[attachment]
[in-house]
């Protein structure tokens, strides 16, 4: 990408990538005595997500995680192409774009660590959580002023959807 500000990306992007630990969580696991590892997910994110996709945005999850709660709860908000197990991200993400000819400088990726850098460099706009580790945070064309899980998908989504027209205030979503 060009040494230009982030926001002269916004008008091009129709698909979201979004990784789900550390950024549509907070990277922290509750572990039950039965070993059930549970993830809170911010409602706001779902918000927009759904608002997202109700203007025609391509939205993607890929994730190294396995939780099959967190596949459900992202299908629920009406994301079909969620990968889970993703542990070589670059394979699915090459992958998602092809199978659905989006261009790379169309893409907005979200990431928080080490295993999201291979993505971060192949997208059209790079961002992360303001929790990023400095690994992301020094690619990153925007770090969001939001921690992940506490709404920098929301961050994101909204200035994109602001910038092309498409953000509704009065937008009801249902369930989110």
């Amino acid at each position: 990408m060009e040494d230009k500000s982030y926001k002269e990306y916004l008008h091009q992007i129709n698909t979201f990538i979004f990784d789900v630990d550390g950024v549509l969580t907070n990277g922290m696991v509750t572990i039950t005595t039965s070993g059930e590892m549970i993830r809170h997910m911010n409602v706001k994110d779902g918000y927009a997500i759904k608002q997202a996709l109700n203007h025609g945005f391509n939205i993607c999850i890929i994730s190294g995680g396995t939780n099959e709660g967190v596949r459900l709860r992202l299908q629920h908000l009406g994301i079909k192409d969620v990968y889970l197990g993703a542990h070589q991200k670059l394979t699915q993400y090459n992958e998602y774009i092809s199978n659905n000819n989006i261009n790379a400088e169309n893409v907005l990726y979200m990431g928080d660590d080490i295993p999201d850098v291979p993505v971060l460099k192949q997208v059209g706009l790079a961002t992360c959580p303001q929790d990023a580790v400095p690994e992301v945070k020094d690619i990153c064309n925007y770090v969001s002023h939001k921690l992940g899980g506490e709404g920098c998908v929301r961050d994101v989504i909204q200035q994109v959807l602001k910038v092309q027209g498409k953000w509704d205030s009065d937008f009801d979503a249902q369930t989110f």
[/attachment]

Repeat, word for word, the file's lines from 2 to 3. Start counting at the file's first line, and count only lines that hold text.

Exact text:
């Protein structure tokens, strides 16, 4: 990408990538005595997500995680192409774009660590959580002023959807 500000990306992007630990969580696991590892997910994110996709945005999850709660709860908000197990991200993400000819400088990726850098460099706009580790945070064309899980998908989504027209205030979503 060009040494230009982030926001002269916004008008091009129709698909979201979004990784789900550390950024549509907070990277922290509750572990039950039965070993059930549970993830809170911010409602706001779902918000927009759904608002997202109700203007025609391509939205993607890929994730190294396995939780099959967190596949459900992202299908629920009406994301079909969620990968889970993703542990070589670059394979699915090459992958998602092809199978659905989006261009790379169309893409907005979200990431928080080490295993999201291979993505971060192949997208059209790079961002992360303001929790990023400095690994992301020094690619990153925007770090969001939001921690992940506490709404920098929301961050994101909204200035994109602001910038092309498409953000509704009065937008009801249902369930989110």
């Amino acid at each position: 990408m060009e040494d230009k500000s982030y926001k002269e990306y916004l008008h091009q992007i129709n698909t979201f990538i979004f990784d789900v630990d550390g950024v549509l969580t907070n990277g922290m696991v509750t572990i039950t005595t039965s070993g059930e590892m549970i993830r809170h997910m911010n409602v706001k994110d779902g918000y927009a997500i759904k608002q997202a996709l109700n203007h025609g945005f391509n939205i993607c999850i890929i994730s190294g995680g396995t939780n099959e709660g967190v596949r459900l709860r992202l299908q629920h908000l009406g994301i079909k192409d969620v990968y889970l197990g993703a542990h070589q991200k670059l394979t699915q993400y090459n992958e998602y774009i092809s199978n659905n000819n989006i261009n790379a400088e169309n893409v907005l990726y979200m990431g928080d660590d080490i295993p999201d850098v291979p993505v971060l460099k192949q997208v059209g706009l790079a961002t992360c959580p303001q929790d990023a580790v400095p690994e992301v945070k020094d690619i990153c064309n925007y770090v969001s002023h939001k921690l992940g899980g506490e709404g920098c998908v929301r961050d994101v989504i909204q200035q994109v959807l602001k910038v092309q027209g498409k953000w509704d205030s009065d937008f009801d979503a249902q369930t989110f």